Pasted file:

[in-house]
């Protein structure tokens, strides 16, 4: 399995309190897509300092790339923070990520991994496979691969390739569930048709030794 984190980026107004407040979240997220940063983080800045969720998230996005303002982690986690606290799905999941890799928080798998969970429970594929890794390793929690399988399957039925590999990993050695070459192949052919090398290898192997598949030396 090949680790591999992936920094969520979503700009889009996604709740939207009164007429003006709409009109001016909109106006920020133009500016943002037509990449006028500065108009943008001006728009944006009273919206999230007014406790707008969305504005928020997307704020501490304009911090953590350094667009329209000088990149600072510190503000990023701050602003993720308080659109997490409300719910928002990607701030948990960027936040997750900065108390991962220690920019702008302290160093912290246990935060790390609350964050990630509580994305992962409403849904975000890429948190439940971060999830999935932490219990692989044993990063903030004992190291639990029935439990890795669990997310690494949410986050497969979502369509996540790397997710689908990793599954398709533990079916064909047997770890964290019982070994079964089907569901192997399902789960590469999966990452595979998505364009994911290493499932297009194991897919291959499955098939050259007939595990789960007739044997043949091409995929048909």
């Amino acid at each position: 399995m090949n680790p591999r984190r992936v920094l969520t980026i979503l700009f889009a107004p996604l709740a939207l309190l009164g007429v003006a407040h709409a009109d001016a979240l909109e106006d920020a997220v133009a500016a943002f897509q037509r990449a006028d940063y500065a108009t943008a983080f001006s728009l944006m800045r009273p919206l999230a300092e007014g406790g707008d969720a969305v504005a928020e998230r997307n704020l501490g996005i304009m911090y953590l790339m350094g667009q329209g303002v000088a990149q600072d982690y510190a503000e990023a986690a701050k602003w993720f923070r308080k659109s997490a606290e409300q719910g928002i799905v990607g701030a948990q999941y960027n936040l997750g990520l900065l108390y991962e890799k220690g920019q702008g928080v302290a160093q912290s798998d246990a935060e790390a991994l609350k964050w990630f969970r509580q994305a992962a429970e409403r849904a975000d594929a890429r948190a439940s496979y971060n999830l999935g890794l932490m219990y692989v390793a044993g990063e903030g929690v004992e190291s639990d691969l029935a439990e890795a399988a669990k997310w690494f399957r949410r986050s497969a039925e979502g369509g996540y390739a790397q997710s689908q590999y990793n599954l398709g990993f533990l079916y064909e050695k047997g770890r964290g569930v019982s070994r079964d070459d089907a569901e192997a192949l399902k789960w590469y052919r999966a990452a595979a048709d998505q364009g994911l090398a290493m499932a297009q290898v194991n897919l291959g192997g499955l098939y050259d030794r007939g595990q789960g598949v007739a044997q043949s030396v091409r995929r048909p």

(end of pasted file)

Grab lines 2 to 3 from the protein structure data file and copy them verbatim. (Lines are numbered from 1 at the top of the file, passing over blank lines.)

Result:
């Protein structure tokens, strides 16, 4: 399995309190897509300092790339923070990520991994496979691969390739569930048709030794 984190980026107004407040979240997220940063983080800045969720998230996005303002982690986690606290799905999941890799928080798998969970429970594929890794390793929690399988399957039925590999990993050695070459192949052919090398290898192997598949030396 090949680790591999992936920094969520979503700009889009996604709740939207009164007429003006709409009109001016909109106006920020133009500016943002037509990449006028500065108009943008001006728009944006009273919206999230007014406790707008969305504005928020997307704020501490304009911090953590350094667009329209000088990149600072510190503000990023701050602003993720308080659109997490409300719910928002990607701030948990960027936040997750900065108390991962220690920019702008302290160093912290246990935060790390609350964050990630509580994305992962409403849904975000890429948190439940971060999830999935932490219990692989044993990063903030004992190291639990029935439990890795669990997310690494949410986050497969979502369509996540790397997710689908990793599954398709533990079916064909047997770890964290019982070994079964089907569901192997399902789960590469999966990452595979998505364009994911290493499932297009194991897919291959499955098939050259007939595990789960007739044997043949091409995929048909």
């Amino acid at each position: 399995m090949n680790p591999r984190r992936v920094l969520t980026i979503l700009f889009a107004p996604l709740a939207l309190l009164g007429v003006a407040h709409a009109d001016a979240l909109e106006d920020a997220v133009a500016a943002f897509q037509r990449a006028d940063y500065a108009t943008a983080f001006s728009l944006m800045r009273p919206l999230a300092e007014g406790g707008d969720a969305v504005a928020e998230r997307n704020l501490g996005i304009m911090y953590l790339m350094g667009q329209g303002v000088a990149q600072d982690y510190a503000e990023a986690a701050k602003w993720f923070r308080k659109s997490a606290e409300q719910g928002i799905v990607g701030a948990q999941y960027n936040l997750g990520l900065l108390y991962e890799k220690g920019q702008g928080v302290a160093q912290s798998d246990a935060e790390a991994l609350k964050w990630f969970r509580q994305a992962a429970e409403r849904a975000d594929a890429r948190a439940s496979y971060n999830l999935g890794l932490m219990y692989v390793a044993g990063e903030g929690v004992e190291s639990d691969l029935a439990e890795a399988a669990k997310w690494f399957r949410r986050s497969a039925e979502g369509g996540y390739a790397q997710s689908q590999y990793n599954l398709g990993f533990l079916y064909e050695k047997g770890r964290g569930v019982s070994r079964d070459d089907a569901e192997a192949l399902k789960w590469y052919r999966a990452a595979a048709d998505q364009g994911l090398a290493m499932a297009q290898v194991n897919l291959g192997g499955l098939y050259d030794r007939g595990q789960g598949v007739a044997q043949s030396v091409r995929r048909p």